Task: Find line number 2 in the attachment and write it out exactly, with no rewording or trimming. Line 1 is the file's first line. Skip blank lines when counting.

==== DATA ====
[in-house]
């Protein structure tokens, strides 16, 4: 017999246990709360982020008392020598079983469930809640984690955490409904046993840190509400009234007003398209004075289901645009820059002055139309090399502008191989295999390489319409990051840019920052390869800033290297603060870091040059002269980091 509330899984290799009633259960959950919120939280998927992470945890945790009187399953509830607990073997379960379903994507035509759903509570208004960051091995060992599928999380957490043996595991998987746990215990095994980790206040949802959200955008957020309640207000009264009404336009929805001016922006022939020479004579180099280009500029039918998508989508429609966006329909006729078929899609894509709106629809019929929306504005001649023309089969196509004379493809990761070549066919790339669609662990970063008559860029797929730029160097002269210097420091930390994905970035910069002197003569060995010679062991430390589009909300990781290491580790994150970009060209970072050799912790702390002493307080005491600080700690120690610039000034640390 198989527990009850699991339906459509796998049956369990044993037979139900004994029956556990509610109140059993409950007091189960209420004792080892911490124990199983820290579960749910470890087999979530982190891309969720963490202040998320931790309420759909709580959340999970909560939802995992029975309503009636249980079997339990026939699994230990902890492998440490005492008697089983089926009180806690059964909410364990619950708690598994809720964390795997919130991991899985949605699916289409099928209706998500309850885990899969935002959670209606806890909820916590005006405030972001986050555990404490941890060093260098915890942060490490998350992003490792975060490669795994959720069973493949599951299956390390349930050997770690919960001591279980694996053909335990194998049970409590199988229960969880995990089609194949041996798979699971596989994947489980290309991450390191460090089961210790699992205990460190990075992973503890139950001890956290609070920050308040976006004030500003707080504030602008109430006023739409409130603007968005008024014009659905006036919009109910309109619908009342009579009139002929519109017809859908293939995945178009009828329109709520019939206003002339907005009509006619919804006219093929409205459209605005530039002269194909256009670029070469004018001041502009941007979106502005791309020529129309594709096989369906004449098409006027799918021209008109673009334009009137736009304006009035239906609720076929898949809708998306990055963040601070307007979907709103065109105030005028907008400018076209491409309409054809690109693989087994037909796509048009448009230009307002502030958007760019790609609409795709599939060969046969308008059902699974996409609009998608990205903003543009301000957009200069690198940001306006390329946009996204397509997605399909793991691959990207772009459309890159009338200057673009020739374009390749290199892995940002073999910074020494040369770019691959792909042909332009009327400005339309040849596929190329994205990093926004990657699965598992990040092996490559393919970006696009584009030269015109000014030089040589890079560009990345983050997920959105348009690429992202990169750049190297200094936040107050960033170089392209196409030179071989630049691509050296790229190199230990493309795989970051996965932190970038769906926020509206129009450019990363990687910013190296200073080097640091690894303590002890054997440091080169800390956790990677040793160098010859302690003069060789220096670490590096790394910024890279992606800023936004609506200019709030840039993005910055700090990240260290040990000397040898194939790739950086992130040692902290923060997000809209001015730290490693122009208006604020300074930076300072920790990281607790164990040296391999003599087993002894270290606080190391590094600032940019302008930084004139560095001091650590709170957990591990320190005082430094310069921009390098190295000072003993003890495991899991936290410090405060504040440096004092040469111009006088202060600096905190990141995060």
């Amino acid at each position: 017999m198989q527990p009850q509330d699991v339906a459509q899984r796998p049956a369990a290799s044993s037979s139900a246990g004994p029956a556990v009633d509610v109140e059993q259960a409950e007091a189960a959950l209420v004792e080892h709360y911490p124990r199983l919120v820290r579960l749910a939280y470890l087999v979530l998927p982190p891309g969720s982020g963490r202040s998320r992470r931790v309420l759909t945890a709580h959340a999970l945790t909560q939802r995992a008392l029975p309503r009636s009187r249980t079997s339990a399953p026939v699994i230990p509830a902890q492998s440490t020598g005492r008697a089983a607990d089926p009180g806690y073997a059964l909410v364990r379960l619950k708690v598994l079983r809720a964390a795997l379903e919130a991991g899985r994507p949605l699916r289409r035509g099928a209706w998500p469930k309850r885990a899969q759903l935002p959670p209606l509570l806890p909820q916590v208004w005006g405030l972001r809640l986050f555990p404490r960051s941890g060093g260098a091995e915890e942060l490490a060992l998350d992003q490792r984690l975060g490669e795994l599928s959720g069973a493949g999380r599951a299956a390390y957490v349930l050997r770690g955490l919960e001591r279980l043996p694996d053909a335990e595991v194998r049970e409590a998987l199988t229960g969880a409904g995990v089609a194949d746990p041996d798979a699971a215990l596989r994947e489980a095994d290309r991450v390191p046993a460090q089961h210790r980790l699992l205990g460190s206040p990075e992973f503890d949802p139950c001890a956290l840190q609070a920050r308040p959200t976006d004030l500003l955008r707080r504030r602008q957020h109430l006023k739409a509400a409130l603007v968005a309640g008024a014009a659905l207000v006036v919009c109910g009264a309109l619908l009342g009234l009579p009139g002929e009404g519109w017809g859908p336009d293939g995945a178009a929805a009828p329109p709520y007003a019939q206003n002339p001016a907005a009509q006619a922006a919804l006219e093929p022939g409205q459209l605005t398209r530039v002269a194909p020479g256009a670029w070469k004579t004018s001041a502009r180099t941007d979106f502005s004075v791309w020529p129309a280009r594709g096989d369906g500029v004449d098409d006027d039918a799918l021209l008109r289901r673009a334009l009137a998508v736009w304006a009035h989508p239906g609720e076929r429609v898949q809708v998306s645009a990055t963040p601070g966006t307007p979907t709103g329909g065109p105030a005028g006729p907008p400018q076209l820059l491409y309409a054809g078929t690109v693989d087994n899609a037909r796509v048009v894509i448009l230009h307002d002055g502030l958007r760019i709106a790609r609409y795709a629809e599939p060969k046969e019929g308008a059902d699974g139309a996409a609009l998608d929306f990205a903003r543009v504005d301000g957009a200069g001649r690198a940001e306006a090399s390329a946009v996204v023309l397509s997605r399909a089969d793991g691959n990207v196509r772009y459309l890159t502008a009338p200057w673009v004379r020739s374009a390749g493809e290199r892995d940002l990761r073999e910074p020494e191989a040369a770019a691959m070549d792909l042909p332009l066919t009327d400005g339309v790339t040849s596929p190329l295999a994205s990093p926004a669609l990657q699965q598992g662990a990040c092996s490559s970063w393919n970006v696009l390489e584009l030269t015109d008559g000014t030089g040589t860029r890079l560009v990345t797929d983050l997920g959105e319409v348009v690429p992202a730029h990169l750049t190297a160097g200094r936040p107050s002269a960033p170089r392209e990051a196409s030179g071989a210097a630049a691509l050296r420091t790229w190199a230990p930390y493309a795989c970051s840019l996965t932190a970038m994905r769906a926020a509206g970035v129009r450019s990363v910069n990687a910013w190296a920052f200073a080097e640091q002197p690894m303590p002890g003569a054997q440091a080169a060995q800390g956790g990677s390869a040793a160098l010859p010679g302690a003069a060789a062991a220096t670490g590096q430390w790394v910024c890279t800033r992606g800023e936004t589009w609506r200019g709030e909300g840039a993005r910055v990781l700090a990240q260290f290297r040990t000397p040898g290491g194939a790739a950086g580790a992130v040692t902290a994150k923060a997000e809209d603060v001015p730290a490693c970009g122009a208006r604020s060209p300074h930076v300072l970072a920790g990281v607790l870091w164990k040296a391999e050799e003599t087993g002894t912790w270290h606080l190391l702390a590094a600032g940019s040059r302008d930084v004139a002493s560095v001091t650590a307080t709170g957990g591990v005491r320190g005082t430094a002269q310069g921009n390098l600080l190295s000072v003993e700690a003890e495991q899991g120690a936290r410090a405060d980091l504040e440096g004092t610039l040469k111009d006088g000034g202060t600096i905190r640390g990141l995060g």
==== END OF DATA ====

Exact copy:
């Protein structure tokens, strides 16, 4: 017999246990709360982020008392020598079983469930809640984690955490409904046993840190509400009234007003398209004075289901645009820059002055139309090399502008191989295999390489319409990051840019920052390869800033290297603060870091040059002269980091 509330899984290799009633259960959950919120939280998927992470945890945790009187399953509830607990073997379960379903994507035509759903509570208004960051091995060992599928999380957490043996595991998987746990215990095994980790206040949802959200955008957020309640207000009264009404336009929805001016922006022939020479004579180099280009500029039918998508989508429609966006329909006729078929899609894509709106629809019929929306504005001649023309089969196509004379493809990761070549066919790339669609662990970063008559860029797929730029160097002269210097420091930390994905970035910069002197003569060995010679062991430390589009909300990781290491580790994150970009060209970072050799912790702390002493307080005491600080700690120690610039000034640390 198989527990009850699991339906459509796998049956369990044993037979139900004994029956556990509610109140059993409950007091189960209420004792080892911490124990199983820290579960749910470890087999979530982190891309969720963490202040998320931790309420759909709580959340999970909560939802995992029975309503009636249980079997339990026939699994230990902890492998440490005492008697089983089926009180806690059964909410364990619950708690598994809720964390795997919130991991899985949605699916289409099928209706998500309850885990899969935002959670209606806890909820916590005006405030972001986050555990404490941890060093260098915890942060490490998350992003490792975060490669795994959720069973493949599951299956390390349930050997770690919960001591279980694996053909335990194998049970409590199988229960969880995990089609194949041996798979699971596989994947489980290309991450390191460090089961210790699992205990460190990075992973503890139950001890956290609070920050308040976006004030500003707080504030602008109430006023739409409130603007968005008024014009659905006036919009109910309109619908009342009579009139002929519109017809859908293939995945178009009828329109709520019939206003002339907005009509006619919804006219093929409205459209605005530039002269194909256009670029070469004018001041502009941007979106502005791309020529129309594709096989369906004449098409006027799918021209008109673009334009009137736009304006009035239906609720076929898949809708998306990055963040601070307007979907709103065109105030005028907008400018076209491409309409054809690109693989087994037909796509048009448009230009307002502030958007760019790609609409795709599939060969046969308008059902699974996409609009998608990205903003543009301000957009200069690198940001306006390329946009996204397509997605399909793991691959990207772009459309890159009338200057673009020739374009390749290199892995940002073999910074020494040369770019691959792909042909332009009327400005339309040849596929190329994205990093926004990657699965598992990040092996490559393919970006696009584009030269015109000014030089040589890079560009990345983050997920959105348009690429992202990169750049190297200094936040107050960033170089392209196409030179071989630049691509050296790229190199230990493309795989970051996965932190970038769906926020509206129009450019990363990687910013190296200073080097640091690894303590002890054997440091080169800390956790990677040793160098010859302690003069060789220096670490590096790394910024890279992606800023936004609506200019709030840039993005910055700090990240260290040990000397040898194939790739950086992130040692902290923060997000809209001015730290490693122009208006604020300074930076300072920790990281607790164990040296391999003599087993002894270290606080190391590094600032940019302008930084004139560095001091650590709170957990591990320190005082430094310069921009390098190295000072003993003890495991899991936290410090405060504040440096004092040469111009006088202060600096905190990141995060």